Health & Lifestyle

News Study says Staring at Deep Red Light May Help Improve Eyesight

Saumy Deepak Tripathi
Saumy Deepak Tripathi

A new study has found that looking at a deep red light for more than three minutes a day can improve eyesight. The study was published in the Journal of Gerontology, the first scientific journal on ageing published in the United States. The Journal is published by the Oxford University on behalf of The Gerontological Society of America (GSA).

The new studies could prove to be a breakthrough for home remedies that are gaining popularity across the world. The study included 24 participants with 12 males and 12 females between the age group of 28-72. The research paper titled “Optically improved mitochondrial function redeems aged human visual decline” was published on 29th June 2020.and was co-authored by Harpreet Shinhmar, MSc, Manjot Grewal, BSc, Sobha Sivaprasad, MBBS, Ph.D., Chris Hogg, Victor Chong, MBBS, Ph.D., Magella Neveu, Ph.D., Glen Jeffery, D.Phil. Dr. Glen Jeffrey, the lead author from University College, London, UK said” Our study shows that it is possible to significantly improve vision that has declined in aged individuals, by using simple brief exposures to light wavelengths that recharge the lowered energy system in the retina cells."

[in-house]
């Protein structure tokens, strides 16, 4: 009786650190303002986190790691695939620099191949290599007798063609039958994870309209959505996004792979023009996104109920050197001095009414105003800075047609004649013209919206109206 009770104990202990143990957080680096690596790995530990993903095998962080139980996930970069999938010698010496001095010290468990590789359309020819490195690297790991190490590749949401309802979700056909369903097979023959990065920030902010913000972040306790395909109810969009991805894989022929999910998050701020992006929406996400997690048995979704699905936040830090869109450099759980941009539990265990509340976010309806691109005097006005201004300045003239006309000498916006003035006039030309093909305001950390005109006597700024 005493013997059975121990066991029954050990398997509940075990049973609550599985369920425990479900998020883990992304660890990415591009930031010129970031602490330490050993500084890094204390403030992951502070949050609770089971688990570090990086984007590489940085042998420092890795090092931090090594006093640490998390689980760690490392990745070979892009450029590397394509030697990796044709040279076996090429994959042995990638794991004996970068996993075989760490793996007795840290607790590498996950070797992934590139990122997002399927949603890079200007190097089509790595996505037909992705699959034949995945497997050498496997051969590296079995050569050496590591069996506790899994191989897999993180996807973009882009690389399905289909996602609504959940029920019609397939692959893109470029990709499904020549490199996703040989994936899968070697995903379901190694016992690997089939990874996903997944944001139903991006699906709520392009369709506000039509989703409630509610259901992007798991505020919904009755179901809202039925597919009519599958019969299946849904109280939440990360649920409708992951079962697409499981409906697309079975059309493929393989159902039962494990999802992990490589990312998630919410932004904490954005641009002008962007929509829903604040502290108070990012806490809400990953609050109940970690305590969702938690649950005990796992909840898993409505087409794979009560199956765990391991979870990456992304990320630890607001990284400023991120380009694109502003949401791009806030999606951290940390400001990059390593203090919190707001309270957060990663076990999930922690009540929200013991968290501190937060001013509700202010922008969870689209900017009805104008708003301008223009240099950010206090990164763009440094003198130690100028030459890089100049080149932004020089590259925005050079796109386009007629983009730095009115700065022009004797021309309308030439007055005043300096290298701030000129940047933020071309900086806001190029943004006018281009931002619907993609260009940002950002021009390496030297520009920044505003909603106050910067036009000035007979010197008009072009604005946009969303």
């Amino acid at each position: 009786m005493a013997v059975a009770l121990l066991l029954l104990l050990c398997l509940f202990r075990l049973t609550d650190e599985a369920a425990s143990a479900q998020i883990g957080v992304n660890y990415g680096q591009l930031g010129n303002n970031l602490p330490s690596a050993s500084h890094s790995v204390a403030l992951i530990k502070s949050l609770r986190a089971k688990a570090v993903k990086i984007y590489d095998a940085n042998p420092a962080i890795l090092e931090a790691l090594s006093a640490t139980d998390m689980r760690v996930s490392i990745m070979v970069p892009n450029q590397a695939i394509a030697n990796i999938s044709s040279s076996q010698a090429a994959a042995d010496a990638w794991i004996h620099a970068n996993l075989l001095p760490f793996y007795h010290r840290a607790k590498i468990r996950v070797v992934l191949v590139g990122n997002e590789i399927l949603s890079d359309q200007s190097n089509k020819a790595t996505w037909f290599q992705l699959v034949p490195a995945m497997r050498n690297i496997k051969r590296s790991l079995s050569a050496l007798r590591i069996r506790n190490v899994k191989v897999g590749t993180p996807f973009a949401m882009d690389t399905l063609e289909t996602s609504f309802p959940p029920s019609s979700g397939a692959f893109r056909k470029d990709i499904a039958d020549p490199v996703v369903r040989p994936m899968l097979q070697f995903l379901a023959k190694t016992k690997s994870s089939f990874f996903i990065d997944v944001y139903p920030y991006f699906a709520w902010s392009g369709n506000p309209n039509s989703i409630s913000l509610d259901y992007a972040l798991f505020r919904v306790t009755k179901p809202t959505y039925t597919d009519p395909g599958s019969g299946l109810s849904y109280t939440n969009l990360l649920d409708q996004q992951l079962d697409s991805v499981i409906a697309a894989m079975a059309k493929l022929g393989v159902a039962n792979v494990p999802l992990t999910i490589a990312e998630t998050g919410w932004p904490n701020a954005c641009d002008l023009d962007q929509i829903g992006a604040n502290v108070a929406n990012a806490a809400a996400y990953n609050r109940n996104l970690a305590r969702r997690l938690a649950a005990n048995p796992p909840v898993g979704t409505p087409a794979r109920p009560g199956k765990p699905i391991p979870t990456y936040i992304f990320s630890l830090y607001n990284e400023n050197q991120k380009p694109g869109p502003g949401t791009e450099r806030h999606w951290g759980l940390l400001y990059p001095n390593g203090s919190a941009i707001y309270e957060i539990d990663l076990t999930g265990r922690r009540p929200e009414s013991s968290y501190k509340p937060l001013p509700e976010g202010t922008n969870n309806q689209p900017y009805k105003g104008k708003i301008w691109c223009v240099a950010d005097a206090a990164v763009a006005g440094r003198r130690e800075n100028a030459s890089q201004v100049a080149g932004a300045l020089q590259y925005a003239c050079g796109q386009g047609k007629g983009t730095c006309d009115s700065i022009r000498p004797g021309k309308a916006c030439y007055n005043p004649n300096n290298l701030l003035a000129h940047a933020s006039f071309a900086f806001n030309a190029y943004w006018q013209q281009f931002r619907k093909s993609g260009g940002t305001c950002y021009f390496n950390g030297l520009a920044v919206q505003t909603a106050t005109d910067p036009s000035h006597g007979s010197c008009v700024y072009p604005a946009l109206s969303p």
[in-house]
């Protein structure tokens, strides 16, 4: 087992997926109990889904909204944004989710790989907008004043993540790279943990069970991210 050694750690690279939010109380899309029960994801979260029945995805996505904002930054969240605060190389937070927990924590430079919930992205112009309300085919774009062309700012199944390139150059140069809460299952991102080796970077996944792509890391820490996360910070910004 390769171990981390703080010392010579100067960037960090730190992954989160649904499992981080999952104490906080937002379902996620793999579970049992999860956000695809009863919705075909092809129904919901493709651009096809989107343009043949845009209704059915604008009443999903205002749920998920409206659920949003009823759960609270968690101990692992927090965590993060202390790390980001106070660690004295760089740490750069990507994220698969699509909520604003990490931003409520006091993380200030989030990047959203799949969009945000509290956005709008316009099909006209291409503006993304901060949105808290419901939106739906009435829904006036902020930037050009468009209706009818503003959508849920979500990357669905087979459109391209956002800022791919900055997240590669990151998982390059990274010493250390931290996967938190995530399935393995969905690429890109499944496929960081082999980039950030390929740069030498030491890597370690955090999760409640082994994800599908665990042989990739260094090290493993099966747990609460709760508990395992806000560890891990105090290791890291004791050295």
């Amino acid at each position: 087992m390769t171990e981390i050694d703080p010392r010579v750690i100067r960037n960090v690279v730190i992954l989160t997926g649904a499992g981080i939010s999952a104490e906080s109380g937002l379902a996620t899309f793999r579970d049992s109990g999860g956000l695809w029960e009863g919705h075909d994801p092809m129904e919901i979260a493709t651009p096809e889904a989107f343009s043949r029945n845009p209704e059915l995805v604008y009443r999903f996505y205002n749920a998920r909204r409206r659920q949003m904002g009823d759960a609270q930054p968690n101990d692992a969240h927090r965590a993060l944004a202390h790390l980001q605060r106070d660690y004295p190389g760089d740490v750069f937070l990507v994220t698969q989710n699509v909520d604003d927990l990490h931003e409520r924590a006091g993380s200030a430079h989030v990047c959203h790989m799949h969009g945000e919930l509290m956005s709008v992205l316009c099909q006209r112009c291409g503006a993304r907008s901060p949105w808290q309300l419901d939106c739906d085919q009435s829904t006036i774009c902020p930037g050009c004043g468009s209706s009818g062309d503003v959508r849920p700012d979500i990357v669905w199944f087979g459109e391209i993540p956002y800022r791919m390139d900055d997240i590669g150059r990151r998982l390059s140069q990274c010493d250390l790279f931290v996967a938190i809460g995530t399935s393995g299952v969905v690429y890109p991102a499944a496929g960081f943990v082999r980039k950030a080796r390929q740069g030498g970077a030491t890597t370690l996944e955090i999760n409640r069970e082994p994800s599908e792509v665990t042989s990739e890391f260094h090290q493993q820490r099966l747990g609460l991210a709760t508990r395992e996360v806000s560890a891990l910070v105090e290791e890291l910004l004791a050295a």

The paper talked about how the age spectrum of the human population growing old was suffering from physical decline. The paper argued that the problem was that mitochondria play a big part in as they produce provide energy in the form of Adenosine triphosphate (ATP), the production of which declines with age. Since the mitochondria’s density is most in the photoreceptors cells (also called cones) in the retina that helps in sensing lights a drop in the production of Adenosine triphosphate(ATP) may be responsible for the decline in eyesight.

All the participants were given a LED torch and were asked to look at the red light for three minutes a day for two weeks. While there were not any improvements in the younger people those above the age of 40 years saw significant improvements with the sensitivity of the cones to detect contrast in different colours increasing by 20 to 40%.

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